Health problems worsened for 16% of the Britons who say they were unable or unwilling to see their doctor
Many Britons are going without the medical help they need because they can’t see their GPs in time – and some have given up trying.
A YouGov survey conducted in mid-February found that within the preceding six months, 54% of Britons had experienced health problems they thought warranted a GP’s attention, but half of these people say they did not see a GP every time they thought they needed to – a figure equivalent to 28% of all Britons.
Three in ten Britons who thought they needed a GP but didn’t see one say it was because they couldn’t get through to their surgery
An inability to contact their doctors’ surgery is the most common reason Britons gave for not seeing their GP when needed, with 31% of those who sometimes didn’t make a needed GP visit saying they gave up trying after struggling to get through. (Respondents could name more than one reason and many did.)
Three in ten of those who suspected they needed a GP but didn’t see one (29%) say they’d hoped the problem would go away on its own.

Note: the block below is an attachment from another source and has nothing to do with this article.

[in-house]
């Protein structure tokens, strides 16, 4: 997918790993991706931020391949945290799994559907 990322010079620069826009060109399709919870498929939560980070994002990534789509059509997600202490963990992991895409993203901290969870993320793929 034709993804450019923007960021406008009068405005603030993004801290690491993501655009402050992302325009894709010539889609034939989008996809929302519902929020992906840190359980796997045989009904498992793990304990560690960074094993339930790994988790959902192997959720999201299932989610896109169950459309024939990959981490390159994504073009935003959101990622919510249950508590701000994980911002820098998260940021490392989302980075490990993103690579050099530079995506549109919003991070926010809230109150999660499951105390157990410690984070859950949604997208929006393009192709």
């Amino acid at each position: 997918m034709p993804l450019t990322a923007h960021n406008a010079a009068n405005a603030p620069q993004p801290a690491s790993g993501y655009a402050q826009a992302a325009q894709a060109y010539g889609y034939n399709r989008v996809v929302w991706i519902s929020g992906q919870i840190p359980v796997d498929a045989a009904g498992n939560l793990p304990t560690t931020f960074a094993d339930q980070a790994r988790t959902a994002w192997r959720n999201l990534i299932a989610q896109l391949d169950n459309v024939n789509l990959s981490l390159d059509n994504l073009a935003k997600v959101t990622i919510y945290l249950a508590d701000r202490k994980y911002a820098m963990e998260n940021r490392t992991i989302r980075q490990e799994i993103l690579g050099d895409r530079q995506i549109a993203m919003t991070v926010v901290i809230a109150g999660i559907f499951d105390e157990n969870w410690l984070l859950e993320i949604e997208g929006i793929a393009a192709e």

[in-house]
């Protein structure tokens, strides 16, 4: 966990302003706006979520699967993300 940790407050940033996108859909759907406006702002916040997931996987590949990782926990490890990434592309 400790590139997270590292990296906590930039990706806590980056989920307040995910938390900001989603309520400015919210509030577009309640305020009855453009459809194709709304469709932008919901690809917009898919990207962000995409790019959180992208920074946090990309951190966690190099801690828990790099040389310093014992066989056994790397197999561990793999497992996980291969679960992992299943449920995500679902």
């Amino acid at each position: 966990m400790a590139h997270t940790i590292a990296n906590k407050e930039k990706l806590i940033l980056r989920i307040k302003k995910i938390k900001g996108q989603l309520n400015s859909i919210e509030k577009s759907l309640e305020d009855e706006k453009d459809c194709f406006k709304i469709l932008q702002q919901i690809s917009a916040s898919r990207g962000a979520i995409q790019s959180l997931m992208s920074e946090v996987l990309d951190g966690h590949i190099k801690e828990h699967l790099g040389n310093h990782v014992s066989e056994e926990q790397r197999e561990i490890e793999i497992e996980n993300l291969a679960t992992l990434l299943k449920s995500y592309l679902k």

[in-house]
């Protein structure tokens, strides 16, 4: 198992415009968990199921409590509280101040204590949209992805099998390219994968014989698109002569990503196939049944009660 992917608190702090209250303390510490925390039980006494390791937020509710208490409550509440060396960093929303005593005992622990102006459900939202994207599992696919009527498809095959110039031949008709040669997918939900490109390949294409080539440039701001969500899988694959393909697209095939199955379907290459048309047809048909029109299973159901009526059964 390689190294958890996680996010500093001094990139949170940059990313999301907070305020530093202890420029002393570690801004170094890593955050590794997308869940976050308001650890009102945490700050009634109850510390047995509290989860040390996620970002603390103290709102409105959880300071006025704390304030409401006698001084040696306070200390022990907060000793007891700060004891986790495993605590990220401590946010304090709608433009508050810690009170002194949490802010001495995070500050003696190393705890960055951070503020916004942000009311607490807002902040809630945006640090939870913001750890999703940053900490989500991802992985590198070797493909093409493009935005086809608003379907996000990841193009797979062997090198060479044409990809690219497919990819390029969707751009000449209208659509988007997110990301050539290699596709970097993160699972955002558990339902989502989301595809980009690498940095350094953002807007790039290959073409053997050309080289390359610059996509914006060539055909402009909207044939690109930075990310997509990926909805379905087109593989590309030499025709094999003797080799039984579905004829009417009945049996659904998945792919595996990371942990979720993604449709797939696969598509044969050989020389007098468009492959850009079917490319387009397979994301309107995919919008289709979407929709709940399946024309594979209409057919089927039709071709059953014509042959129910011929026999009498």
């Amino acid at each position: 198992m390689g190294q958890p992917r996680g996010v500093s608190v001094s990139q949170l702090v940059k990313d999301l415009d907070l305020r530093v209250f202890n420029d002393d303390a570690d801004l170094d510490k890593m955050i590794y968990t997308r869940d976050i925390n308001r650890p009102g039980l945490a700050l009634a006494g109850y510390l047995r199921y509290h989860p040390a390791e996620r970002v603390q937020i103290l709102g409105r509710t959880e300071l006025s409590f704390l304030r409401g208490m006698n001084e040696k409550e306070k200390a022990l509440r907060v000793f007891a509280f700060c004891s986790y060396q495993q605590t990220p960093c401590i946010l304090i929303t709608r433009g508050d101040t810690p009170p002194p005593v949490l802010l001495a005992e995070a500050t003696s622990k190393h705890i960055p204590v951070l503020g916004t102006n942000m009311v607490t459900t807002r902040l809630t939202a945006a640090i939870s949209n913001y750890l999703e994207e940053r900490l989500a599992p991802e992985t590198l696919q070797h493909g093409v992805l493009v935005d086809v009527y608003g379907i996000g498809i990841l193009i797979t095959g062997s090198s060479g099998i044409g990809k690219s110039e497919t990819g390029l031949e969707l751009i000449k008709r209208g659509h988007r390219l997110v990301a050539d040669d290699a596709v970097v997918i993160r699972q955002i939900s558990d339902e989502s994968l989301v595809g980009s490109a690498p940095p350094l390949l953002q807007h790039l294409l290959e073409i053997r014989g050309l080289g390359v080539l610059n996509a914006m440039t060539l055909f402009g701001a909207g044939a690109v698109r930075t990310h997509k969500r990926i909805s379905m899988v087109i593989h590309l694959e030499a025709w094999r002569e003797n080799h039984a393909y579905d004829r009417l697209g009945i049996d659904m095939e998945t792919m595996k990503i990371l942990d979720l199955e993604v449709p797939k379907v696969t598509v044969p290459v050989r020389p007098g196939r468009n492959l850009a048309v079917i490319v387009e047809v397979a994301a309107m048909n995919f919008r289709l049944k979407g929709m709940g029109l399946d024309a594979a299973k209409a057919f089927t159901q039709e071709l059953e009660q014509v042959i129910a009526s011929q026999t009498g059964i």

One in five Britons who needed a GP but didn’t see one (21%) say it was because they were unable to get a timely appointment, while 11% couldn’t get one to fit around their working hours.
With the NHS facing significant challenges in recent months, the results reveal that one in seven (15%) of those who thought their ailment was significant enough to warrant a GP’s attention but didn’t visit say they refrained from getting in touch because they did not want to put pressure on the NHS.
Likewise, those same NHS pressures may have led some to assume they would be unable to get an appointment: 20% of Britons who thought they should seek a GP’s help but did not do so say their expectation they wouldn’t get an appointment is why.
Most continue to be troubled by issues they did not see the GP for
For 16% of those who thought they needed to see a GP but didn’t, their condition had worsened a month later, while for 31%, it remained just as significant.
Just 11% say their problem went away completely, though 35% say it lessened somewhat within that month.